The Big Ten‘s decision to play only in-conference football games this year has potential ripple effects far beyond the 14 schools in the league.
Every year big-time college football programs like those in the Big Ten pay millions to schedule home football games against smaller programs. Those teams travel to the bigger school, typically lose by double-digits, and walk away with a six- or seven-figure check that might be critical in balancing an annual budget. Last year, Southern Mississippi spent $25.7 million on athletics; various game contracts made up $1.6 million of its revenue.
Now that none of those matchups will happen this year in the Big Ten, there’s a potential legal battle looming over the “guarantee games.” As an example, Sportico reviewed the cancellation clauses for a 2020 match-up between Pittsburgh and Miami (Ohio), which was negotiated in late 2016. Pitt agreed to pay Miami $1.1 million to play at Heinz Field on Sept. 5.
Section 9 describes the existence of “unforeseen catastrophes or disasters or circumstances beyond the control of a party,” which would result in the game being canceled without any money changing hands. Section 10 says that in any other circumstance, if the wealthier school cancels the game it owes the full amount.
The money in these deals isn’t insignificant. Two years ago, USA Today compiled a list of all the 2018 guarantee games. The total value of those games was more than $175 million; Big Ten teams were committed to paying more than $10 million. And while fights over canceled guarantee games aren’t common, they do happen. In 2017, for example, Hurricane Irma disrupted the early part of the college football schedule, leading to a lot of confusion over the status of payments.
When these deals were negotiated—typically years in advance—they were designed to anticipate potential disruptions that would prevent a school from fulfilling its duties. Yet as 2020 marches on, and as more games are canceled, many of these deals appear ill-equipped for the pandemic.
Take Section 9 of the Pittsburgh–Miami (Ohio) contract above. It applies if it becomes “impossible” to play a game for a qualified reason. Qualified reasons include power failures, riots, wars and “circumstances beyond the control” of either school. This game too appears in doubt, as the ACC is also reportedly switching to conference-only.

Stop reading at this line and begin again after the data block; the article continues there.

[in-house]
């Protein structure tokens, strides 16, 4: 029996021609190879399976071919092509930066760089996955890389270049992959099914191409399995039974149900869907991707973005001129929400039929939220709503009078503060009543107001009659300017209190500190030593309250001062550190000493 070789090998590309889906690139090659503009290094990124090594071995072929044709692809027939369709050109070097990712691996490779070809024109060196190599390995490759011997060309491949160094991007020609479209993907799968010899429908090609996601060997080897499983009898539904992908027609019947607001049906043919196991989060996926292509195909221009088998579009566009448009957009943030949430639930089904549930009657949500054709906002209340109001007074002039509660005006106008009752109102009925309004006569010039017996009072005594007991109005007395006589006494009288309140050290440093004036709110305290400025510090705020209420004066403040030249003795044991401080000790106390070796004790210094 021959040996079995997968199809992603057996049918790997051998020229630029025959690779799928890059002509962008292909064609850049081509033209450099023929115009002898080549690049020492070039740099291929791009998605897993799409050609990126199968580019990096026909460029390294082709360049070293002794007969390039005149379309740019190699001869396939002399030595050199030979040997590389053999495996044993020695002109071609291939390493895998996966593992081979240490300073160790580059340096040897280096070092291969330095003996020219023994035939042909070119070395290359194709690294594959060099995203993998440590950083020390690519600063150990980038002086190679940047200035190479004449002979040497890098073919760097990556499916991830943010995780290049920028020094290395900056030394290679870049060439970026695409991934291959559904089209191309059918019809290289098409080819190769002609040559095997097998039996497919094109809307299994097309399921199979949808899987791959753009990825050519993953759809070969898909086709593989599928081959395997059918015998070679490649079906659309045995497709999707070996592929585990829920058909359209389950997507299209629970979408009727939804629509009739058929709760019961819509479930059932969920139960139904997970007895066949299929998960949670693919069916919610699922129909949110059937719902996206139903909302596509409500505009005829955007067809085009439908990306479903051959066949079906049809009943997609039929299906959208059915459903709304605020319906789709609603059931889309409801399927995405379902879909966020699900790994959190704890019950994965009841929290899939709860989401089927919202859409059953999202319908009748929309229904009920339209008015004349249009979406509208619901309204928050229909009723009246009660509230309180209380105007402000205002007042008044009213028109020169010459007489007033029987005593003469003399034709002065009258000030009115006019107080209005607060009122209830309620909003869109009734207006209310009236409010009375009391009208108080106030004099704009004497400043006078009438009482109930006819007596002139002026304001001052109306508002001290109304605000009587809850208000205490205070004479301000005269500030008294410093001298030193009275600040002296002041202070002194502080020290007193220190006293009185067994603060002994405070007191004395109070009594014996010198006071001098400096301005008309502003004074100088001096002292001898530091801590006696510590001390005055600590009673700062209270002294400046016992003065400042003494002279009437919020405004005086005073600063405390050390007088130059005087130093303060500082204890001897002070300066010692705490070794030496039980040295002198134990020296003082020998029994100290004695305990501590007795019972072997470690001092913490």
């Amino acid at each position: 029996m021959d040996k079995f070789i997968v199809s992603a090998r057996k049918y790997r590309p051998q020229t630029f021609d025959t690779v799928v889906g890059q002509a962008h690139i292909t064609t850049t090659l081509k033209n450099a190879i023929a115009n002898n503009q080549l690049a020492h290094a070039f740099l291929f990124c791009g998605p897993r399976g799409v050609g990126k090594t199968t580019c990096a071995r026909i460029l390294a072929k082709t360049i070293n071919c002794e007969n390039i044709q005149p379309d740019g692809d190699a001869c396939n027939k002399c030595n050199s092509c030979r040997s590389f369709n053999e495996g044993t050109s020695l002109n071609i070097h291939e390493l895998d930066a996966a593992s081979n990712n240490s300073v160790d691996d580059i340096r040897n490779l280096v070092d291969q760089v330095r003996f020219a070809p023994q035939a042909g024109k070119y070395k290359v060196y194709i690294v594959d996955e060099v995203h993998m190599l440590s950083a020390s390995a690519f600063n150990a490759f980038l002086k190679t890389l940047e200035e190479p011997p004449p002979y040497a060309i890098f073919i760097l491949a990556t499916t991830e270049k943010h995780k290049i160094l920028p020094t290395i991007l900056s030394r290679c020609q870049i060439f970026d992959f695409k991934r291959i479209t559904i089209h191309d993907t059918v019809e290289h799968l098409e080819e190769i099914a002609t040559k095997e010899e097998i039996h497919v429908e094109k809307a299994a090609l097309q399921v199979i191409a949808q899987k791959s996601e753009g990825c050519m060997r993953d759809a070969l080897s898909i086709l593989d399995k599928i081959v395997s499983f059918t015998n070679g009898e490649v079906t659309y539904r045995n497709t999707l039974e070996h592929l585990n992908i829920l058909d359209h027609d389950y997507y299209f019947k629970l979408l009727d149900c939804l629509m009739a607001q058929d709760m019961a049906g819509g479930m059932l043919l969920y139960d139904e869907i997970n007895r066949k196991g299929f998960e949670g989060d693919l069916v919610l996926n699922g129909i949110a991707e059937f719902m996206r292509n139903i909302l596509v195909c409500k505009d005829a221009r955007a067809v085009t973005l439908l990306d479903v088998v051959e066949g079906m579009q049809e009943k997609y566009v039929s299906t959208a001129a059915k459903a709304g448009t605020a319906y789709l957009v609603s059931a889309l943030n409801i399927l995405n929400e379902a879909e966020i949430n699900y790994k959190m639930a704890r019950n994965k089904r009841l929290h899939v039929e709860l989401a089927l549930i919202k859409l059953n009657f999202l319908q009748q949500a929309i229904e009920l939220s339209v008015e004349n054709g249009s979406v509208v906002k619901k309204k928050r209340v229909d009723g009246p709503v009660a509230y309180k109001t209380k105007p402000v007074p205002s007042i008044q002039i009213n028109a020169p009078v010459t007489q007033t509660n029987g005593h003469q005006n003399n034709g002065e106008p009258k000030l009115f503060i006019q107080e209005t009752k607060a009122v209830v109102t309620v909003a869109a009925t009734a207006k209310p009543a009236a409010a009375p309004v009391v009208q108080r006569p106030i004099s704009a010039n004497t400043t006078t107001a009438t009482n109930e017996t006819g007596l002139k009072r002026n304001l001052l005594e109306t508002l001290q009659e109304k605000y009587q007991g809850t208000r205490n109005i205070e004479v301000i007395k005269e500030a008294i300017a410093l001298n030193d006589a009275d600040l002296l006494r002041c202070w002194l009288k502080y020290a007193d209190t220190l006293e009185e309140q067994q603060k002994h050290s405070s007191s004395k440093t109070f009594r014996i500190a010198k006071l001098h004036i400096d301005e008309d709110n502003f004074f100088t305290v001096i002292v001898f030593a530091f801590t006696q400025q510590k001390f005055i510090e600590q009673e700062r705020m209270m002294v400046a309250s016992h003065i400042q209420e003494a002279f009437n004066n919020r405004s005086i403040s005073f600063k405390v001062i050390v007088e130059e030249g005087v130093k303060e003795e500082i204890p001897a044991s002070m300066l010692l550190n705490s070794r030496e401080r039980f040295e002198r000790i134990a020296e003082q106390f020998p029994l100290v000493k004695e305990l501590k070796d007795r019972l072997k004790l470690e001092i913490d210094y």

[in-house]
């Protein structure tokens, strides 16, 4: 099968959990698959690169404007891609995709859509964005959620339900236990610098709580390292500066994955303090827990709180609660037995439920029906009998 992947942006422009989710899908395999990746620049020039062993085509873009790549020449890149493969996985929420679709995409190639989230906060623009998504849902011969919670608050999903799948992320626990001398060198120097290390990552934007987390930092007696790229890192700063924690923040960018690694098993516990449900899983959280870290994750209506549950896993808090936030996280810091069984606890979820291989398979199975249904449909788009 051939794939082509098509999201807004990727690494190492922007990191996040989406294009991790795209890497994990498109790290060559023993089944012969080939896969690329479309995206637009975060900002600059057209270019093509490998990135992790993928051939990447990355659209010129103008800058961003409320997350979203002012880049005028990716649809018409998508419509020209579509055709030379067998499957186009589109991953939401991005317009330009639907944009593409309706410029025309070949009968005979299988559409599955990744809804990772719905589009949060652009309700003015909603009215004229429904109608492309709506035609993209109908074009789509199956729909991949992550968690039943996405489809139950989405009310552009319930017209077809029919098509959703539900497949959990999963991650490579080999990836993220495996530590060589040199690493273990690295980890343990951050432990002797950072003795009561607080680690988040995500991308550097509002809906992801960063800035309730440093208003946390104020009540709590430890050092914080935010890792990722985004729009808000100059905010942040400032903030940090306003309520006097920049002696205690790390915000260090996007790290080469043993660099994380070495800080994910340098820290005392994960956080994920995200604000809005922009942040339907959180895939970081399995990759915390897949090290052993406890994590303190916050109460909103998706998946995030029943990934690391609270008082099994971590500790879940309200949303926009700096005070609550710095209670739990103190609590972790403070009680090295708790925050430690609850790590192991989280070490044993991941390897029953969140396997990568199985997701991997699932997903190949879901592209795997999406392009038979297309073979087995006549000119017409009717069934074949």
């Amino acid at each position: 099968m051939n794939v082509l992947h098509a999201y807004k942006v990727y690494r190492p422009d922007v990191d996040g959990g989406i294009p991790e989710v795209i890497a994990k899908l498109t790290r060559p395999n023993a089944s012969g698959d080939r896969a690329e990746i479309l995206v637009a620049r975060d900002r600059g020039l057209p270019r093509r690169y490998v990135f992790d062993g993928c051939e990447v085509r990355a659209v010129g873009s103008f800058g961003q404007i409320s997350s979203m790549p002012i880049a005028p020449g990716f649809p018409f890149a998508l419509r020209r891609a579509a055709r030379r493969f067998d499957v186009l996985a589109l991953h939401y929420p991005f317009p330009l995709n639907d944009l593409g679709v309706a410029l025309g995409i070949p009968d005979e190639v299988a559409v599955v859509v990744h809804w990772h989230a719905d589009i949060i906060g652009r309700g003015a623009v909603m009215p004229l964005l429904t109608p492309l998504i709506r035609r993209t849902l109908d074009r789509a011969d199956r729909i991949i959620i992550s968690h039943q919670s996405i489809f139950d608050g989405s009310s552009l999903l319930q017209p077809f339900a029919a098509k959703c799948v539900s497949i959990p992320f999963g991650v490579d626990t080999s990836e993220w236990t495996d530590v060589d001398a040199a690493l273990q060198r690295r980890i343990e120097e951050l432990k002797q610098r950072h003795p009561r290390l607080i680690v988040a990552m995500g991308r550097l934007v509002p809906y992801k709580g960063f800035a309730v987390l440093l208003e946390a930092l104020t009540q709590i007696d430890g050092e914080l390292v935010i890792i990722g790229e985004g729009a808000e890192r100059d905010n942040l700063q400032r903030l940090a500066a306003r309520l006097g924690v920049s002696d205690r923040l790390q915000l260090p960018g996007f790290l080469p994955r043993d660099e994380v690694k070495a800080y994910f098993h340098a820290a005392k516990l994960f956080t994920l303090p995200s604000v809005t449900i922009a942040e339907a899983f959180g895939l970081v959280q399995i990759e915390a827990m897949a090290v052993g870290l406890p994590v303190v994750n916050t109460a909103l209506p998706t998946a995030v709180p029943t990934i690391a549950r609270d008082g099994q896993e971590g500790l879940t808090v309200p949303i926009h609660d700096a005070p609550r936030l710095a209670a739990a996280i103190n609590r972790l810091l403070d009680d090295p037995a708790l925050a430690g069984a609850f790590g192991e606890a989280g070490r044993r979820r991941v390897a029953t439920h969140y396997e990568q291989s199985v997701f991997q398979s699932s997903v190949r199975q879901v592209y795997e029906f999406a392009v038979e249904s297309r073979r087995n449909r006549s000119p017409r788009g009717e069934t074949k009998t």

The pandemic is clearly beyond the control of Pittsburgh and Miami. However, the pandemic doesn’t necessarily make playing the game “impossible.” A number of schools have resumed sports, including football, since the pandemic began. Meanwhile, the major pro sports leagues all intend to play games. Whether any fans can attend, or whether all players can participate in, those games doesn’t determine whether their playing is possible.
A conference’s decision to limit play to intraconference games would make out-of-conference matchups “impossible,” at least under conference rules. However, conferences make decisions with the input of members. To that point, the Big Ten made its decision “following many thoughtful conversations” with presidents, chancellors and athletic directors of member schools, as well as other stakeholders. This description relates to key language found in Section 9: To the extent a member school had some level of influence over the conference’s decision, then the “impossibility” of playing games might not be “beyond the control” of the school.
This year’s pandemic will likely change how these contracts are written moving forward. As an example, here’s a contract for a game between Miami (Ohio) and Wisconsin in 2025. The agreement was finalized in April, well after a COVID-19 shutdown was in effect across the country. Not only does this contract specifically mention “regional or global epidemics, pandemics, quarantines and other similar health threats,” it also lists coronavirus by name.
That said, even this language raises questions, as “coronavirus” may not prove as straightforward as it seems. For one, “coronavirus,” by itself, is an imprecise term. According to the Centers for Disease Control, there are seven types of coronaviruses that can infect humans. The one currently ravaging the world is SARS-CoV-2.
Even if a contract’s reference to “coronavirus” means what that word has come to mean in 2020, coronavirus and COVID-19 are not synonymous. The former is the virus that causes the latter, a disease. Why does this matter? Because government orders that effectively block the playing sports might concern the disease but not the virus.